Keira Knightley has suggested that period dramas aren’t taken seriously because they focus on women characters.
“There’s a negativity around them because predominantly they’re female,” the actress said at the Toronto Film Festival, according to the BBC.
She also said she’d previously considered swearing off the genre, but was drawn back in by strong scripts.
“The strongest characters I’ve found have been in period roles,” she said.
Within the genre, Keira has starred in ‘Atonement’, ‘Pride and Prejudice’ and ‘The Imitation Game’, and will now grace screens in a period drama once again in ‘Colette’, a biopic of a French novelist nominated for the Nobel Prize in Literature in 1948.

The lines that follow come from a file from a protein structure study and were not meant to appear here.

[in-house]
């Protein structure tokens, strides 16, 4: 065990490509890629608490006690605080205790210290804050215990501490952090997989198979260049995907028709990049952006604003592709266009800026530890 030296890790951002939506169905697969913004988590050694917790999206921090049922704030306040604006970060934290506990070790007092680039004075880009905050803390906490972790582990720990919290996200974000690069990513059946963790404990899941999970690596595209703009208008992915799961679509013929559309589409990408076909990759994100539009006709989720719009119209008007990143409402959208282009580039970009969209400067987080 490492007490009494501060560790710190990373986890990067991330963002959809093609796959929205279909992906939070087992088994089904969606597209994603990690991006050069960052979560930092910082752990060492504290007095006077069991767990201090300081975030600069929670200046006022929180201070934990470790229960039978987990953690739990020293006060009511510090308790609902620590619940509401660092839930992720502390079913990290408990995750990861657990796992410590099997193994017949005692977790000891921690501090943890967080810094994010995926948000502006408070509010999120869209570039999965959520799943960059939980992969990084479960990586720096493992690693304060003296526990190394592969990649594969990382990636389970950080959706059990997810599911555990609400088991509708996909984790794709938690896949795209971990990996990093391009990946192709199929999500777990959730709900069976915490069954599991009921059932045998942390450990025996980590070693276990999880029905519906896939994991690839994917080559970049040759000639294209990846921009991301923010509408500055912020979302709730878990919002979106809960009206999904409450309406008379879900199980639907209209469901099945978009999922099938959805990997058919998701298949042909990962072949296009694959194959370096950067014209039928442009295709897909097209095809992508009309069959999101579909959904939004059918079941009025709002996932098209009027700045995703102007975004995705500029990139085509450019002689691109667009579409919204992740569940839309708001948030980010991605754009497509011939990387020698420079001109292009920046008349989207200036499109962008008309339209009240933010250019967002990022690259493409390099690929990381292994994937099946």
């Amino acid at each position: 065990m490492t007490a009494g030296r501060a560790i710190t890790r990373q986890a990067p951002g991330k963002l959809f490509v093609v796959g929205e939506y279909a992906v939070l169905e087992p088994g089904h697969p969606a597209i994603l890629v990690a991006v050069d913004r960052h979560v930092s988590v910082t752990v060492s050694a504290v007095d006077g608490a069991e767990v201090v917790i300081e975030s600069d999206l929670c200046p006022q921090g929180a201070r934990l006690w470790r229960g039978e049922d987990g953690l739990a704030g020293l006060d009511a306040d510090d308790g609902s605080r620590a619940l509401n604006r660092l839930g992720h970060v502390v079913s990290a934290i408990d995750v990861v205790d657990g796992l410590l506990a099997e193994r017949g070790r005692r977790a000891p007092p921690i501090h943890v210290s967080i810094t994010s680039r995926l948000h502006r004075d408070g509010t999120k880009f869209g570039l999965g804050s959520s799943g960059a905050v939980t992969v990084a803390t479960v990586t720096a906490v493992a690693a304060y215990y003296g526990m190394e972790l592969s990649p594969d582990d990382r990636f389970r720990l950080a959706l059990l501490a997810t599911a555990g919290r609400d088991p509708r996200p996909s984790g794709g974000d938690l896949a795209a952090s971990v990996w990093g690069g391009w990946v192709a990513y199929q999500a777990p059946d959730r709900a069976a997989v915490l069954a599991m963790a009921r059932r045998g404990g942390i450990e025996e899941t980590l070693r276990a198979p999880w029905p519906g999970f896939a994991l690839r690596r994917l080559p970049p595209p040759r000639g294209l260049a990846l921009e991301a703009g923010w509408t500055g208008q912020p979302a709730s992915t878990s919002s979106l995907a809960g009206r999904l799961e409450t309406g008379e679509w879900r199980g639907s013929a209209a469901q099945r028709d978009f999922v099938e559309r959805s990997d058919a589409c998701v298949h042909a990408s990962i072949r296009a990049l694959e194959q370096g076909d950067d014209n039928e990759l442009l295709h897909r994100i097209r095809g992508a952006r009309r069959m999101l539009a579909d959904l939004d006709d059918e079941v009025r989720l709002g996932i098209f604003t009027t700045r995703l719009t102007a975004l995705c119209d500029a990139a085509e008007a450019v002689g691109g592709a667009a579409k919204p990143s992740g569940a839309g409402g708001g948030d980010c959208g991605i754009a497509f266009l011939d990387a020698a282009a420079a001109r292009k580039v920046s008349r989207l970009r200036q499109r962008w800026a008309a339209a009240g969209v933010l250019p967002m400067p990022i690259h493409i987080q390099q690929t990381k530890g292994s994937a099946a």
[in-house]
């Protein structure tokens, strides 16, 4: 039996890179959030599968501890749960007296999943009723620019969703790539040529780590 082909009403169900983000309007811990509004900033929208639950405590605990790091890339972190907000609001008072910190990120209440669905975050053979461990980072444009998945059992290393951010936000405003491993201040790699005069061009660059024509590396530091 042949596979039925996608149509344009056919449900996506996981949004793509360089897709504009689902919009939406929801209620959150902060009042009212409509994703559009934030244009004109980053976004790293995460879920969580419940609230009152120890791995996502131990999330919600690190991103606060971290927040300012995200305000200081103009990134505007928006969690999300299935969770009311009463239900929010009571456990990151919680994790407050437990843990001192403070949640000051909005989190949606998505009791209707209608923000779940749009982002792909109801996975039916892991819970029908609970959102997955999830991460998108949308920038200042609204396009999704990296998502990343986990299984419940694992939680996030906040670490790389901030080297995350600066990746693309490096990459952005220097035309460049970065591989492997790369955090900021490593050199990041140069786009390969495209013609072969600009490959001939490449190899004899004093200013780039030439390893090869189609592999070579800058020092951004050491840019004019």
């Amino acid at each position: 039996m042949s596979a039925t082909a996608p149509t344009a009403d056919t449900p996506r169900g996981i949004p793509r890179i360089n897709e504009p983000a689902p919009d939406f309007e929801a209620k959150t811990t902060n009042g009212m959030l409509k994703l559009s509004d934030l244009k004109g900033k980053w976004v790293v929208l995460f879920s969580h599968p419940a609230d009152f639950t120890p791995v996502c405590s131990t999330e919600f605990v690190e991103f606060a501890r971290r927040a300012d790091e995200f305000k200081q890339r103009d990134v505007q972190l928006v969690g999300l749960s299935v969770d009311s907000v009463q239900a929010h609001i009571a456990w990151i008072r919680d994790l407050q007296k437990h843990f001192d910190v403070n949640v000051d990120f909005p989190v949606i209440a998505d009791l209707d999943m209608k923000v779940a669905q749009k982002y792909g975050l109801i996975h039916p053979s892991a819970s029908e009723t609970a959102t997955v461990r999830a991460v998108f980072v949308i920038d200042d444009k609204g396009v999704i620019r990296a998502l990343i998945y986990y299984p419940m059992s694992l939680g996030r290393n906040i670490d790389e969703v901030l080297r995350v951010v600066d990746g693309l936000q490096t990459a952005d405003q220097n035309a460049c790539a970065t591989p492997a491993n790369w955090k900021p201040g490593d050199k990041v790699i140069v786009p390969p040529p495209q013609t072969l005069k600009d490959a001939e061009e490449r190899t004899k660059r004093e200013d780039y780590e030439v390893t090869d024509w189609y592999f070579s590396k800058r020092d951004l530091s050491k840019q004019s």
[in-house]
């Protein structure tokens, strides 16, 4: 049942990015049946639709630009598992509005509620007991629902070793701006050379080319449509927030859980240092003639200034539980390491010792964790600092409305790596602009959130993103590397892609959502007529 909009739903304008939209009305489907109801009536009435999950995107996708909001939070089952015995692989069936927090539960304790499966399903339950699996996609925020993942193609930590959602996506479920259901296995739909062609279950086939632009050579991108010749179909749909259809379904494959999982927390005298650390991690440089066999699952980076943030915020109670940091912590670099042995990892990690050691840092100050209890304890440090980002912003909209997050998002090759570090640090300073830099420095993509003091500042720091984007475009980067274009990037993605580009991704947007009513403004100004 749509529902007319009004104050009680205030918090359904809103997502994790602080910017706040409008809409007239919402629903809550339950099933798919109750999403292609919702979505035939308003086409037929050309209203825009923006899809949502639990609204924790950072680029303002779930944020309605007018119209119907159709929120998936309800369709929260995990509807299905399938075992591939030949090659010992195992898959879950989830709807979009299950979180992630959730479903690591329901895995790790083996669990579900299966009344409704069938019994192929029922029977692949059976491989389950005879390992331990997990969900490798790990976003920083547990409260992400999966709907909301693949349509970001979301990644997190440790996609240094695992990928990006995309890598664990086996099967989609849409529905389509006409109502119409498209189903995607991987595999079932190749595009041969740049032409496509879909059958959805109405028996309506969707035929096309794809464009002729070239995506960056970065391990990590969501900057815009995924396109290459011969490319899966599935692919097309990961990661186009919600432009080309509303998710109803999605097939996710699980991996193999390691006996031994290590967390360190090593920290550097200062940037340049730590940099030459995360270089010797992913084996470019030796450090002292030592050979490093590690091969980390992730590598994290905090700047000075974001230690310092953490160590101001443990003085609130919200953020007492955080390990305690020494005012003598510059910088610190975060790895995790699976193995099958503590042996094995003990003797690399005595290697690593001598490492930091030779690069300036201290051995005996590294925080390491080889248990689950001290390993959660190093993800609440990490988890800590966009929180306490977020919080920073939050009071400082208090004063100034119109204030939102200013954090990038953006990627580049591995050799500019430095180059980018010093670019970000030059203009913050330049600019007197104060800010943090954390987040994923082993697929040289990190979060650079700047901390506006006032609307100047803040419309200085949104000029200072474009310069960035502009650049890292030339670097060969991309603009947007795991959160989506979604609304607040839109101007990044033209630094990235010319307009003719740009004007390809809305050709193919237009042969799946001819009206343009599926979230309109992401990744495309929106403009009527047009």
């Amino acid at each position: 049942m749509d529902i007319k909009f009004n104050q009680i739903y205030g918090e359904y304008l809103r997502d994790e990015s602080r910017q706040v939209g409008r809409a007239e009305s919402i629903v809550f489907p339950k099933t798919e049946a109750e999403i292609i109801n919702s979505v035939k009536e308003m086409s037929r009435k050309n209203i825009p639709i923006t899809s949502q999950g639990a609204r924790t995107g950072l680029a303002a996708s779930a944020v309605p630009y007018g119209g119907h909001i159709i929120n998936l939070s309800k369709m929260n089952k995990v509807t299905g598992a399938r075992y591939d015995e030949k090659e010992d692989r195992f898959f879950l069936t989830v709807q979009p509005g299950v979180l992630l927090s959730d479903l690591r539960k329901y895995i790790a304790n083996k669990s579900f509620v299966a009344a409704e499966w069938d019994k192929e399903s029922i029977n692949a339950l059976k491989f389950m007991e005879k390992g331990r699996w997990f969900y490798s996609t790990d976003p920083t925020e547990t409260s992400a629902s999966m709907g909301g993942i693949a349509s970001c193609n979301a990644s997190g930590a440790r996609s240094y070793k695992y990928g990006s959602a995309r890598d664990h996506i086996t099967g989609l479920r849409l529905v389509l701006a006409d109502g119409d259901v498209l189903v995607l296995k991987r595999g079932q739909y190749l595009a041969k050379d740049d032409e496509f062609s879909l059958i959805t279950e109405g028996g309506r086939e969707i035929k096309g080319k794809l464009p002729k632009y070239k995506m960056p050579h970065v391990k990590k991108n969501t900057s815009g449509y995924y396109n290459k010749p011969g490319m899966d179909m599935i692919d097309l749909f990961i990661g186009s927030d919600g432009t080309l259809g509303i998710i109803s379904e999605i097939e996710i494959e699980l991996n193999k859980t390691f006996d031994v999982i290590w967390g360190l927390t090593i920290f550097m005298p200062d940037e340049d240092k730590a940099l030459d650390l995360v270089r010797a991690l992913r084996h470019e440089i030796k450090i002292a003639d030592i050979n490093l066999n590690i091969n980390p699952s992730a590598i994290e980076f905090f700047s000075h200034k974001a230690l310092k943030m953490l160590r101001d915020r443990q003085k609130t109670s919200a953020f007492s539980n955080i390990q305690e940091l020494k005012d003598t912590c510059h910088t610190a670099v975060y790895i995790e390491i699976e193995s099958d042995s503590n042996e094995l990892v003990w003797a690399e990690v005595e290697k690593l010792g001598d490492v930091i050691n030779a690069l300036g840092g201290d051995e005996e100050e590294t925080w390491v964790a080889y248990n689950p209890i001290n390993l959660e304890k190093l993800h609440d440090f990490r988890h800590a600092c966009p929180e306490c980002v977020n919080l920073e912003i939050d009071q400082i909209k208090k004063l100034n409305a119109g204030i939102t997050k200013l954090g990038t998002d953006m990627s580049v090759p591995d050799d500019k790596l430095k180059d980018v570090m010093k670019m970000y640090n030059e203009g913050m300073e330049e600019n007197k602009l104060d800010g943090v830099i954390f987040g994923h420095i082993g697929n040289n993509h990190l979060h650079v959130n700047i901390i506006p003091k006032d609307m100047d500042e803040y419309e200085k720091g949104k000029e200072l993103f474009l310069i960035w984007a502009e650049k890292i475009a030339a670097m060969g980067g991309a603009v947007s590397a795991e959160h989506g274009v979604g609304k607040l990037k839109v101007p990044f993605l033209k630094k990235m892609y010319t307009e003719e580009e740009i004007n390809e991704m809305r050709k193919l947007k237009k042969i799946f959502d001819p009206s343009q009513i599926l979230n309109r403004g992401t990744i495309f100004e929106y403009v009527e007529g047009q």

“I also like the idea of breathing life back into what is gone. In a funny way, it’s resurrecting the dead,” Keira said of her love of films set in the past.
“The slightly more morally ambiguous women are the ones that I’m interested in. I look for women I can recognise.”
Other films that made her a household name include ‘Pirates of the Caribbean’ and ‘Bend It Like Beckham’.
Knightley spoke out in January this year about choosing to avoid contemporary roles because of how frequently women are sexual assaulted in them.
“I always find something distasteful in the way women are portrayed, whereas I’ve always found very inspiring characters offered to me in historical pieces,” she said.
‘Colette’ premiered at the festival yesterday, and will come to UK cinemas in January 2019.